Gamble: Once Huff and I began putting our two ends together — a production company and a creative company — we needed a machine like a CBS/Columbia that could take those records all over the world. We also wanted to move into owning our publishing and masters, which we learned from others like Sam Cooke and Ray Charles. We didn’t have a lot of money, but we had a lot of songs — which we equated to being able to generate money.

Once we partnered with Columbia in 1971, we were able to get our music on pop radio. Sales tripled or quadrupled because we were dealing with stations that had 50,000 watts of power instead of 500 or 1000. Clive Davis gave us that shot at Columbia and we came through. The first batch of records we gave him included “Me and Mrs. Jones,” “Back Stabbers” and “The Love I Lost.” It was a product deal at first. Numbers are jumping around in my head, since this was 50 years ago, but I think the deal was for something like $70,000 for four pieces of product. Then we negotiated a new deal after that.

Huff: We did exactly what we wanted to do: sign artists and build a star-studded roster, work in our own studios and bring in great songwriters, producers, musicians and engineers. All Gamble and I had to do was concentrate on the songs. To this very day I have no regrets. But I don’t think I could start a Philadelphia International now, because I’m from the live musician era. I’d have to learn to work on machines. And I know I wouldn’t be in the mood to do that. [Laughs.]

Gamble: Besides ourselves, there were Thom Bell, Linda Creed, McFadden & Whitehead, Bobby Martin … I can’t even think of all the great songwriters, producers and artists we had. Philadelphia became a center for its own music.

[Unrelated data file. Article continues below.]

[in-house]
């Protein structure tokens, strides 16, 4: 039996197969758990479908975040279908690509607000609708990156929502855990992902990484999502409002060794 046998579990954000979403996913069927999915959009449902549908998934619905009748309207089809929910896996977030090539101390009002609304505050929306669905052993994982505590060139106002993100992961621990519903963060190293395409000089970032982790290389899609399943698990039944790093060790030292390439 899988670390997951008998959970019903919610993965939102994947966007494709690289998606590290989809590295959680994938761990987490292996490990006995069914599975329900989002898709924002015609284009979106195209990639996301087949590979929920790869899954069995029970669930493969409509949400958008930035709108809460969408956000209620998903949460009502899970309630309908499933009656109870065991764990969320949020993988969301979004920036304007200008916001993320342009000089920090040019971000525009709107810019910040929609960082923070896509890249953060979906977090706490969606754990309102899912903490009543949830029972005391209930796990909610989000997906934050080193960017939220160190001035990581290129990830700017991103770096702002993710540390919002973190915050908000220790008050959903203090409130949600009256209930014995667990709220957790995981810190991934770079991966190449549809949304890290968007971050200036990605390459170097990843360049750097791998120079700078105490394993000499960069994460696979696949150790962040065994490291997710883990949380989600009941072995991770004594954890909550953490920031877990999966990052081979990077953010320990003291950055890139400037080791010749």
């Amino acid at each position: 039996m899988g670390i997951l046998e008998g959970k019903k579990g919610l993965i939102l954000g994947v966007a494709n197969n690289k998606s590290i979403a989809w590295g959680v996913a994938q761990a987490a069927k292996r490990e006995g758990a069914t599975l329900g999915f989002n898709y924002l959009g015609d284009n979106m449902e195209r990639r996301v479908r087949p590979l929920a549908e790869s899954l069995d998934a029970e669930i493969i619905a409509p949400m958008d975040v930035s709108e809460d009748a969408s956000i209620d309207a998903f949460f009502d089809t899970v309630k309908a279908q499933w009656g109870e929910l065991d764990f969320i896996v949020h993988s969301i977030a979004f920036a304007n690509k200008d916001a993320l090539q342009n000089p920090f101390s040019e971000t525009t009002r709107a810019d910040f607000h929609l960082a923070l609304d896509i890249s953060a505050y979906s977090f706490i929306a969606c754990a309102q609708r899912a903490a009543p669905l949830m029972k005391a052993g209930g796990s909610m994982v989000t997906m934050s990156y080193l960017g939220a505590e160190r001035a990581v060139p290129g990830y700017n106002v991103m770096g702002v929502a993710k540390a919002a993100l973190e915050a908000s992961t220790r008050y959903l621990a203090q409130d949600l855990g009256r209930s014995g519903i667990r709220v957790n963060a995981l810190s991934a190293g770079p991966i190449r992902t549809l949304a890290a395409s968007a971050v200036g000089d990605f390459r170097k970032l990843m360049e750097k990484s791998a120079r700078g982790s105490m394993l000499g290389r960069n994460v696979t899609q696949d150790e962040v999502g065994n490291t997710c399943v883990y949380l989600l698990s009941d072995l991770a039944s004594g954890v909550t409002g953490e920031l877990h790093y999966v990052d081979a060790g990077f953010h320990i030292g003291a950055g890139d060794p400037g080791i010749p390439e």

Now in music’s digital world, the best advice I have for music’s next generation is to learn as much as you can about the industry and distribution, align yourself with a strong business partner and also learn as much as possible about the past so you can shape the future. Get to the place where you own your own projects so you have something valuable to sell later or pass down to your family.

Huff: Believe in yourself and your talent. And do a lot of praying. You also have to make the right connections because it’s also about relationships, surrounding yourself with the right business people and thinkers. We’ve had the same accountant now for almost 50 years. Songwriters also need to be critical of themselves, and not worry about writing a hit record. Just write great music. Gamble and I wrote every day, 24/7. When I hear our music played today, it still sounds relevant.

Gamble: In the beginning for Huff and I, it was like, “Maybe we can make $20 a night on a weekend.” After that, music became a source for us to make a living. Then it became more: a 60-year partnership and friendship, working and planning together as we built a destiny.

Huff: Gamble and I never had a plan B. We built a solid relationship based on loyalty and respect that grew into a success that went well beyond my imagination. And we still like each other [laughs]. We’ll always be joined at the hip with music.